By Mark Hosenball, Lisa Lambert, Reuters
A 17-year-old boy in Plano, Texas, has been arrested and charged with plotting a mass shooting inspired by the Islamic State at a shopping mall, law enforcement agencies said on Wednesday.
The Federal Bureau of Investigation and police said high-school student Matin Azizi-Yarand had planned the attack for mid-May and had sought to recruit others for the shooting. Authorities also said he had drafted a “Message to America” justifying his planned attack.
(Matin Azizi-Yarand was taken into custody on Tuesday and charged with terrorism for plotting an attack at the Stonebriar Centre in Frisco. The shooting was allegedly set to happen sometime in May. Courtesy of CBSDFW and YouTube. Posted on May 2, 2018)
The FBI and local authorities in Collin County, Texas, said that at the time of his arrest, Azizi-Yarand had sent “more than $1,400 to others” to buy weapons and tactical gear.
In an affidavit, investigators said Azizi-Yarand began communicating online with an FBI “confidential human source” last December about his desire to travel abroad or to conduct an attack in the United States.
He compared himself to other recent “lone wolf” attackers, investigators said.
“Look at all the other lone wolves// What training did they have yet they simply killed the kuffar?” Azizi-Yarand told the FBI source, using the Arabic word for “disbelievers,” according to the affidavit.
Prosecutors say Azizi-Yarand told the FBI source: “The brothers in Europe the brother in Spain the brother in New York? Had no military training//it’s not about numbers it’s about getting a message across to these taghut countries,” using an Islamic term denoting a focus of worship other than Allah.
Later in the discussion, investigators say, Azizi-Yarand told the FBI source he wanted “to put America in the state that Europe is in which is having to have soldiers deployed in streets.”
In other conversations, investigators say, Azizi-Yarand talked about his interest in traveling to Pakistan and then crossing into Afghanistan where he could join the Islamic State.
At another point, he told the FBI source he knew a person in India who had information on jihadi activity in Libya, and who invited Azizi-Yarand to travel there with him.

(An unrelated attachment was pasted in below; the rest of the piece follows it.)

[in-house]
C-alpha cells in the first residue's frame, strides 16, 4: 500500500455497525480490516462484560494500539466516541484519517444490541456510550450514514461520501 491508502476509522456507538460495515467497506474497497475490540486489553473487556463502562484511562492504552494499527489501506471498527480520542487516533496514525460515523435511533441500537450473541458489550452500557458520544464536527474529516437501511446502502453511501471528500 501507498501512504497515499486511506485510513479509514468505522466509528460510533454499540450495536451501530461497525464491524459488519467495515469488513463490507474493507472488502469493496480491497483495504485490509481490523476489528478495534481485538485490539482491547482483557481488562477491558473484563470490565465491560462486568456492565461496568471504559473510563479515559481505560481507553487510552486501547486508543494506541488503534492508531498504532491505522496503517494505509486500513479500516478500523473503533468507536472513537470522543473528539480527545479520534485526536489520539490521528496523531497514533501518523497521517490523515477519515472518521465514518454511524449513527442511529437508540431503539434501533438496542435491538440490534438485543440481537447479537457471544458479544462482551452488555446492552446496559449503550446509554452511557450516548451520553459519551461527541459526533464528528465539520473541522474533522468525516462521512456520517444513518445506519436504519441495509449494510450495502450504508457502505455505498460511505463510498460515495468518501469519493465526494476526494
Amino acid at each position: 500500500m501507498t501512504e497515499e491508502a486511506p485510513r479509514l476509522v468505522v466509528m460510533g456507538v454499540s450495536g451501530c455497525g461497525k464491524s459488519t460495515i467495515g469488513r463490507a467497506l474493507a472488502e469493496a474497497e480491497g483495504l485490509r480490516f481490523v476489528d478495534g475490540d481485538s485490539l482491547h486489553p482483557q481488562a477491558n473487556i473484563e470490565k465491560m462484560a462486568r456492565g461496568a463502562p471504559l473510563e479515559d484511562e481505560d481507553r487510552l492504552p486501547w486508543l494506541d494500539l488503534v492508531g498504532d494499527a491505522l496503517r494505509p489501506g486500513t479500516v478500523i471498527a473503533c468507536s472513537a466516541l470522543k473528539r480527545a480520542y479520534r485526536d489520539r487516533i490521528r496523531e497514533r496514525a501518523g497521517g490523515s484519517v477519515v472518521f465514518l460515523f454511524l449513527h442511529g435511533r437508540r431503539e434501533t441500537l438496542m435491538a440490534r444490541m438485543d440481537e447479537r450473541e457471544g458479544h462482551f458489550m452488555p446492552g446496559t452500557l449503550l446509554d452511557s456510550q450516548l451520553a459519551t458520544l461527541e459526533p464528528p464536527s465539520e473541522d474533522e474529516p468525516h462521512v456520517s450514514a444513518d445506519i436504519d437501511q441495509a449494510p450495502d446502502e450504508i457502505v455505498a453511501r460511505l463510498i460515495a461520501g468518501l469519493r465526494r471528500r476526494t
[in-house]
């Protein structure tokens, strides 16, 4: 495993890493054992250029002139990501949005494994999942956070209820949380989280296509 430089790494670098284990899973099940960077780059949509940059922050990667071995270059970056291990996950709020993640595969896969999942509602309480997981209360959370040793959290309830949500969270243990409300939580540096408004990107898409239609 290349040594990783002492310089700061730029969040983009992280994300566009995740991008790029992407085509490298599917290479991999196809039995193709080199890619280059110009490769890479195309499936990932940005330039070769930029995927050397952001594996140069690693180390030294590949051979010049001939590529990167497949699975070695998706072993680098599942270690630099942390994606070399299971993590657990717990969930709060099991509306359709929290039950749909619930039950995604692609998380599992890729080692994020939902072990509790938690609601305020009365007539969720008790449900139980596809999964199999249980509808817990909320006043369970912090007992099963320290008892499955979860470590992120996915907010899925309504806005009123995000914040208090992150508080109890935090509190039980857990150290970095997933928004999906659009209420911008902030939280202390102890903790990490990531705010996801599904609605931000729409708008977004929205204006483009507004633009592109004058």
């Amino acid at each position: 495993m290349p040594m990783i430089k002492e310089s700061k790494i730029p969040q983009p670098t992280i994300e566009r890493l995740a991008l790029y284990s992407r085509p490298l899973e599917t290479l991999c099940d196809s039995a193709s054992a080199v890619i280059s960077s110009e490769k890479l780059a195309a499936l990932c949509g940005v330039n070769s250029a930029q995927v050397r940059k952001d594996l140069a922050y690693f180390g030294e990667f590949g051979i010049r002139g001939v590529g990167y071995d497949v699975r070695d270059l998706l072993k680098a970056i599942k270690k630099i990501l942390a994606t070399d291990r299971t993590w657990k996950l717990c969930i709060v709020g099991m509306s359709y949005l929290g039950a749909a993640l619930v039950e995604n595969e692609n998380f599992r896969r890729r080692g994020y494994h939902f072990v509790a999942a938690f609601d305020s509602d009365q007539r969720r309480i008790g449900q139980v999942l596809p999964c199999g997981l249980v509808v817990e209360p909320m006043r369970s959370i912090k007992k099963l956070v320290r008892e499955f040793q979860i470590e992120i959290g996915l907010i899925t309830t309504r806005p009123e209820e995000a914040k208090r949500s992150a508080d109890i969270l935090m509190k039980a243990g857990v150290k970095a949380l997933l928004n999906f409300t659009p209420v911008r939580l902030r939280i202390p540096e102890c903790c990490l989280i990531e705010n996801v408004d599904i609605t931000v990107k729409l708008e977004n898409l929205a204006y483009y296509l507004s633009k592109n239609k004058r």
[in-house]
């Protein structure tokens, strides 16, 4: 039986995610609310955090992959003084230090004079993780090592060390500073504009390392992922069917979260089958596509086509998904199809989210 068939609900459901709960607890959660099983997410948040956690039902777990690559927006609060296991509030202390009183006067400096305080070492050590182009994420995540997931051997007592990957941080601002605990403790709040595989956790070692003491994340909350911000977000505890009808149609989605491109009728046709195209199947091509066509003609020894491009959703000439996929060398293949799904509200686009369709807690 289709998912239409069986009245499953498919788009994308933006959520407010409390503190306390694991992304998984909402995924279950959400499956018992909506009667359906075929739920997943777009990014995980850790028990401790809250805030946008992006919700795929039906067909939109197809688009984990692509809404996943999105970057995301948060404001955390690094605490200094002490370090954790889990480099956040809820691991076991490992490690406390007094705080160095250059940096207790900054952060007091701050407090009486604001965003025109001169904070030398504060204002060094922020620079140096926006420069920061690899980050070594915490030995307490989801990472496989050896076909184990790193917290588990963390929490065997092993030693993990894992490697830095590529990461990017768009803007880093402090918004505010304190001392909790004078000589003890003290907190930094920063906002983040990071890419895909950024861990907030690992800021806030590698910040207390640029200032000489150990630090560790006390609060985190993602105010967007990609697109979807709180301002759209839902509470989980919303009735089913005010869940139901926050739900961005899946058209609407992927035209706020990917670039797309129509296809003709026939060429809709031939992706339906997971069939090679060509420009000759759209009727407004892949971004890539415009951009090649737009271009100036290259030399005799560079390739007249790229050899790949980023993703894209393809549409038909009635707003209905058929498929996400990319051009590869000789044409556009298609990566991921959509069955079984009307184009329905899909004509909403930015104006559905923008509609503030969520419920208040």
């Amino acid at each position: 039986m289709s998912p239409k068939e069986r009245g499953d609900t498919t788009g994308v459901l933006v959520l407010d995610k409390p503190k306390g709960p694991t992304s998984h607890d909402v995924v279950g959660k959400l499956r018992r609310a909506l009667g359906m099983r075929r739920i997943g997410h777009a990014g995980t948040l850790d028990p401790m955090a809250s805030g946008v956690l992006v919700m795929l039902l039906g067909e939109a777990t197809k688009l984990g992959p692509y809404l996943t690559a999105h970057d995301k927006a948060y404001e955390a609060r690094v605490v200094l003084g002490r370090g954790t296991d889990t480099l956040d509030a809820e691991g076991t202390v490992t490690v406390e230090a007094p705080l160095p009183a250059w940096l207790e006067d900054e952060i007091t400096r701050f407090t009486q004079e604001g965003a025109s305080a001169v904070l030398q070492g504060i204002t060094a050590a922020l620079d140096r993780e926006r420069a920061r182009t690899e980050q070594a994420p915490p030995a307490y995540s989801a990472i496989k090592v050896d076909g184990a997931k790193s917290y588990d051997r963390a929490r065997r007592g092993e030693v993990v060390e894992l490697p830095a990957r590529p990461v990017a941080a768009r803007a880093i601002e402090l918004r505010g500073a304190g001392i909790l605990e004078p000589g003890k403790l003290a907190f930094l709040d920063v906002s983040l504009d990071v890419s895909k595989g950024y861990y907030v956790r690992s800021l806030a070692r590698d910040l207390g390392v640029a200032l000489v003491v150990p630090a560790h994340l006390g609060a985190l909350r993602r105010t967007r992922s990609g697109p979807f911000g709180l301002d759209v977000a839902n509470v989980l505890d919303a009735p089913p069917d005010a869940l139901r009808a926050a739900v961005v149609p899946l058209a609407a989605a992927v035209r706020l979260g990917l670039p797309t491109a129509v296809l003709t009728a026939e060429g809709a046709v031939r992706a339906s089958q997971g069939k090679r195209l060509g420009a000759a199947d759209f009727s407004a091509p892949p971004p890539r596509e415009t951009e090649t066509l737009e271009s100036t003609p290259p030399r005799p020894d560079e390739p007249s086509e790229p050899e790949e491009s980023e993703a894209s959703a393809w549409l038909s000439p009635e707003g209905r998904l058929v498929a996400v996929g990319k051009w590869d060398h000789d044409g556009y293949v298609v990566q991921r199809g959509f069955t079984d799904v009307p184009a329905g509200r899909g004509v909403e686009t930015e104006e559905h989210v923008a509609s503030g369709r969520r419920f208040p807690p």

In one conversation, Azizi-Yarand said that he had converted to Islam, in part because of “fighting.”
“When I first became Muslim fighting was a big part of why I came to this religion,” he said. “I saw men facing so many tribulations but remained steadfast and believed in Allah.
That’s one of the Core things that led me to convert seeing the strength the Muslims had.”
(A 17-year-old student has been arrested and accused of planning an ISIS-inspired mass shooting spree at a North Texas mall. Courtesy of FOX 4 News – Dallas-Fort Worth and YouTube. Posted on May 2, 2018)
In numerous online conversations, investigators said, Azizi-Yarand shared multiple forms of Islamic State propaganda. At another point, he sent the FBI source a document authored by one of the 1999 shooters at Columbine High School in Colorado containing detailed instructions for building pipe bombs.
The suspect also discussed various possible targets for a domestic U.S. attack, including a school.
Later still, Azizi-Yarand discussed with an undercover FBI employee the possibility of attacking a shopping mall during the Muslim holy month of Ramadan, and at one point sent the FBI employee three pictures of a mall near Plano called the Stonebriar Centre.
While the FBI and a Joint Terrorism Task force conducted the investigation leading to Azizi-Yarand’s arrest, so far he has only being charged under Texas state law.
Under federal law, the 17-year-old is considered a juvenile, U.S. prosecutors in Texas said.
“Federal law limits our ability to certify a juvenile as an adult for prosecution, and in light of that, we determined that state prosecution of the subject will best address the case,” U.S. Attorney Joseph Brown said in a statement.
Authorities said if that if Azizi-Yarand is convicted, he would face up to life in prison for soliciting others to participate in his planned attack, and up to 10 years in prison for making a terroristic threat.
Azizi-Yarand is in custody and bond has been set at $3 million.
Reporting by Lisa Lambert and Mark Hosenball; editing by Lisa Shumaker and Leslie Adler